Intertidal Seastars' Responses to Ocean Warming and Acidification
McElroy, D.J., Nguyen, H.D. and Byrne, M. 2012. Respiratory response of the intertidal seastar Parvulastra exigua to contemporary and near-future pulses of warming and hypercapnia. Journal of Experimental Marine Biology and Ecology 416-417: 1-7.
Against this backdrop and working with adult P. exigua specimens collected from Little Bay, Sydney (Australia), McElroy et al. measured the metabolic rates of the seastars at conditions characteristic of high tide (ca. 18°C and pH 8.2), as well as at 3 and 6°C warmer conditions and at additional pH values of 7.8 and 7.6 "in all combinations," as they put it. And what did those rates reveal?
The three Australian researchers report that "the metabolic response of P. exigua to increased temperature (+3°C and +6°C) at control pH [8.2] indicates that this species is resilient to periods of warming as probably often currently experienced by this species in the field." And they also report that they "did not observe a negative effect of acidification on rate of oxygen consumption at control temperature, a combination of stressors that this species currently experiences at night time low tide."
Although the metabolic response of P. exigua is resilient to current levels of extreme temperature and pH stress - which are equivalent to mean conditions predicted for the end of the 21st century - it is possible that the extreme seawater temperatures and pH levels at that future time (if IPCC predictions prove true) will be greater than the extreme levels of today, which could prove to be a real challenge for the seastars. However, McElroy et al. write, in the concluding paragraph of their research report, that "species such as P. exigua with a broad distribution from warm to cold temperate latitudes may possess scope for adaptation (evolutionary change) and/or acclimation via phenotypic plasticity (Visser, 2008), as suggested for sympatric echinoid and ophiuroid species (Byrne et al., 2011; Christensen et al., 2011)." And based on the information archived under the heading of Aquatic Life Evolution in our Topical Archive, that possibility is beginning to look like a real likelihood.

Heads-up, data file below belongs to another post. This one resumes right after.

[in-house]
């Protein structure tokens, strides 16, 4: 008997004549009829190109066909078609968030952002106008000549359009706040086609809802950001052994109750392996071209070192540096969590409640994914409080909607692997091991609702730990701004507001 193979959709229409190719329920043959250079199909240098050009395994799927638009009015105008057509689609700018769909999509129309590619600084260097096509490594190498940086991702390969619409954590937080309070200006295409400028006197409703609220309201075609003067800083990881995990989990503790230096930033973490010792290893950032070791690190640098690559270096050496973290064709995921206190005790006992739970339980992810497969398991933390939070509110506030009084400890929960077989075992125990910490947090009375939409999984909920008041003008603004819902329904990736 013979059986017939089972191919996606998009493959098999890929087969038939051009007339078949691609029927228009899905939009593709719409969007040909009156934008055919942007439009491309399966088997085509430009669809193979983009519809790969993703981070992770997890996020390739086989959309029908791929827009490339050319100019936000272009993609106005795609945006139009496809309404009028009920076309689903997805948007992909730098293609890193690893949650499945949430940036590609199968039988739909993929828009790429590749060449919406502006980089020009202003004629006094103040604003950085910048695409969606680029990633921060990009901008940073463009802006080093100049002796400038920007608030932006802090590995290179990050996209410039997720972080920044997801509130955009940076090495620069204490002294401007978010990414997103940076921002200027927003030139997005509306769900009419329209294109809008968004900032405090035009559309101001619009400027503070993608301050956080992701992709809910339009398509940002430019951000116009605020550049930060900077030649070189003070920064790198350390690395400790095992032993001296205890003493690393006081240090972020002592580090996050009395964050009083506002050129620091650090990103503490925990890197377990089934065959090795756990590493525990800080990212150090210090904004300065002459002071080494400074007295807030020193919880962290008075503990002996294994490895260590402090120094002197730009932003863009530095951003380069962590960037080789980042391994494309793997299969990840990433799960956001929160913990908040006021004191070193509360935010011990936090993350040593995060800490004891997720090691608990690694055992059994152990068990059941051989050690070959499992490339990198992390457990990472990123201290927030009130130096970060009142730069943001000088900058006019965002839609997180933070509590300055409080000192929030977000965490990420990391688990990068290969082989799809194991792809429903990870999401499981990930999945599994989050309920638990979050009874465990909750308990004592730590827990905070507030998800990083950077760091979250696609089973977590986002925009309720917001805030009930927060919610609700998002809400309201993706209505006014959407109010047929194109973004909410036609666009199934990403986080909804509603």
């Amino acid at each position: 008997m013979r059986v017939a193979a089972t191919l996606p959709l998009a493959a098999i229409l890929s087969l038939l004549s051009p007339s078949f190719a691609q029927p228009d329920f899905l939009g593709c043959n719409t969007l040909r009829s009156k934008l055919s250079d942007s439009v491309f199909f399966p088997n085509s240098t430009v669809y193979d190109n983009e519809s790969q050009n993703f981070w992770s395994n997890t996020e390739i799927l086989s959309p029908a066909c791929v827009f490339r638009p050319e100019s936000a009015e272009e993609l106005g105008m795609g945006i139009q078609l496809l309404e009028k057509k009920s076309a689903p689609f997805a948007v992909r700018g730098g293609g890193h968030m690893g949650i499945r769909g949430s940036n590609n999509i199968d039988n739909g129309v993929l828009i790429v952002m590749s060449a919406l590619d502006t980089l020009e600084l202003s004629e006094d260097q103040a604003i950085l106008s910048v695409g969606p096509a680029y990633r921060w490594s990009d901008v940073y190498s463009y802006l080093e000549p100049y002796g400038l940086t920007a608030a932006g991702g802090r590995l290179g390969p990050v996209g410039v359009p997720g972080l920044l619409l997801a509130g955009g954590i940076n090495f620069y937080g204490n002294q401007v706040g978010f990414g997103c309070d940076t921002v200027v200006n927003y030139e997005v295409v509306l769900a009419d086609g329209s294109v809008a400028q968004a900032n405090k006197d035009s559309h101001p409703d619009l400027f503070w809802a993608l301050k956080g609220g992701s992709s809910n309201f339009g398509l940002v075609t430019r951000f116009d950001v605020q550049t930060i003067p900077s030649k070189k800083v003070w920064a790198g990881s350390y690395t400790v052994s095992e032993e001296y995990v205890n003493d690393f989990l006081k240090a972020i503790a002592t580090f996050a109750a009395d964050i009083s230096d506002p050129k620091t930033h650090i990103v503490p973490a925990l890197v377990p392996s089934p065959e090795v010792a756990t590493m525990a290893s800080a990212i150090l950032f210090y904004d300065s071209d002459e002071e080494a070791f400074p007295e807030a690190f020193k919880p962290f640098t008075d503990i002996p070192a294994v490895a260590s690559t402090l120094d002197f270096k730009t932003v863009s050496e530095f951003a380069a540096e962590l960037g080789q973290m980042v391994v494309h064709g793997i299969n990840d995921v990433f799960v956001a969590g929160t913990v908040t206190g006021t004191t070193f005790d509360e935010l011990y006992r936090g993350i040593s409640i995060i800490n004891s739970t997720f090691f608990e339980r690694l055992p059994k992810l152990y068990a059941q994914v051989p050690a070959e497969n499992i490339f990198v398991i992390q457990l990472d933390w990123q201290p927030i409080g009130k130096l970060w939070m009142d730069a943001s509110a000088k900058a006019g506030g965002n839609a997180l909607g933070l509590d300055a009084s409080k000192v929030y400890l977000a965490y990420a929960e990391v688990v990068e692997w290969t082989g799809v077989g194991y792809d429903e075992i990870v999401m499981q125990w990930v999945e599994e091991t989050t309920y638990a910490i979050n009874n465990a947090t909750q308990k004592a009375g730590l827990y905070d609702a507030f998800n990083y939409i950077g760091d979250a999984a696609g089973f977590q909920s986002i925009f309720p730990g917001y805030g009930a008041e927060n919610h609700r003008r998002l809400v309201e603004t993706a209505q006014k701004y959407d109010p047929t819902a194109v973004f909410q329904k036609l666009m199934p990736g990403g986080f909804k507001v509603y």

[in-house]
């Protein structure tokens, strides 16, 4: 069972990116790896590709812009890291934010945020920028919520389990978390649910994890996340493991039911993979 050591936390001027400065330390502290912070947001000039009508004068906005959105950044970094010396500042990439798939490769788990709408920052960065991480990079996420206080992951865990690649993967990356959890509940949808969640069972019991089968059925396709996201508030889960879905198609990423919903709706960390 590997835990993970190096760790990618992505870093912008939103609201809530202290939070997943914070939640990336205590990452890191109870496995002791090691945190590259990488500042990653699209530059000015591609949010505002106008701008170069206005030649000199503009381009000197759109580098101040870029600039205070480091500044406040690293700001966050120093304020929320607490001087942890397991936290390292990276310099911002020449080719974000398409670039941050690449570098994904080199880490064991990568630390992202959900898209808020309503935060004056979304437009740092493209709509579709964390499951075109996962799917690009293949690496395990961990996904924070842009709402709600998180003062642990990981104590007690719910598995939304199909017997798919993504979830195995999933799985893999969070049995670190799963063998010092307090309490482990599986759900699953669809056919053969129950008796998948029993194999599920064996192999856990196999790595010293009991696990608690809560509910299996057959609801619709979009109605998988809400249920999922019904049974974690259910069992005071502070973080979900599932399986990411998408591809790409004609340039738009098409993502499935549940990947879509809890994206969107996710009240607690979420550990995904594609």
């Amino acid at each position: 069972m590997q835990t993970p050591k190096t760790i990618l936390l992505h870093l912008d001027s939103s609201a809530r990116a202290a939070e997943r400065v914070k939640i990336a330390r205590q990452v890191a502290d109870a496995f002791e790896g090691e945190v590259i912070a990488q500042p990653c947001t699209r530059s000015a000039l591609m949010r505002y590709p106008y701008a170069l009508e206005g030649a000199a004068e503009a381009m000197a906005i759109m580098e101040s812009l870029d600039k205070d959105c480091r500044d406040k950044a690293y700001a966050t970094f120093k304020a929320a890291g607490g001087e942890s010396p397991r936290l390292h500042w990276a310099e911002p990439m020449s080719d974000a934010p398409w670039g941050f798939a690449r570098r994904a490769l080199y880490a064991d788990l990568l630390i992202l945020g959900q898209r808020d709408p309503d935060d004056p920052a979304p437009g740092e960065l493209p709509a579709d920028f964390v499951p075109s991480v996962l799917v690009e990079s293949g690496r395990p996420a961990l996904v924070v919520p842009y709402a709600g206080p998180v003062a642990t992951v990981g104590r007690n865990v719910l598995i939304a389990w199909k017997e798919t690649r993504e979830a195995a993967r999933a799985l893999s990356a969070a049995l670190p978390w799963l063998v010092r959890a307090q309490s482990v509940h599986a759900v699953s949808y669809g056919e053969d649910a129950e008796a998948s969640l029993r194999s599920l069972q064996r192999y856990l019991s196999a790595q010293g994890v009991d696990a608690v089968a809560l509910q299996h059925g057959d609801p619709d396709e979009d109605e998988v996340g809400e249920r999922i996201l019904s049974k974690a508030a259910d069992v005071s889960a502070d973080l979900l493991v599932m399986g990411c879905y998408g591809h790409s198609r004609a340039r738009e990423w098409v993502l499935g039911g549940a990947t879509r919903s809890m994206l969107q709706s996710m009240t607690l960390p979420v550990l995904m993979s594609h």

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Stevenson, J.P. 1992. A possible modification of the distribution of the intertidal seastar Patiriella exigua (Lamarck) (Echinodoermata: Asteroidea) by Patiriella calcar (Lamarck). Journal of Experimental Marine Biology and Ecology 155: 41-54.
Visser, M.E. 2008. Keeping up with a warming world; assessing the rate of adaptation to climate change. Proceedings of the Royal Society B 275: 649-659.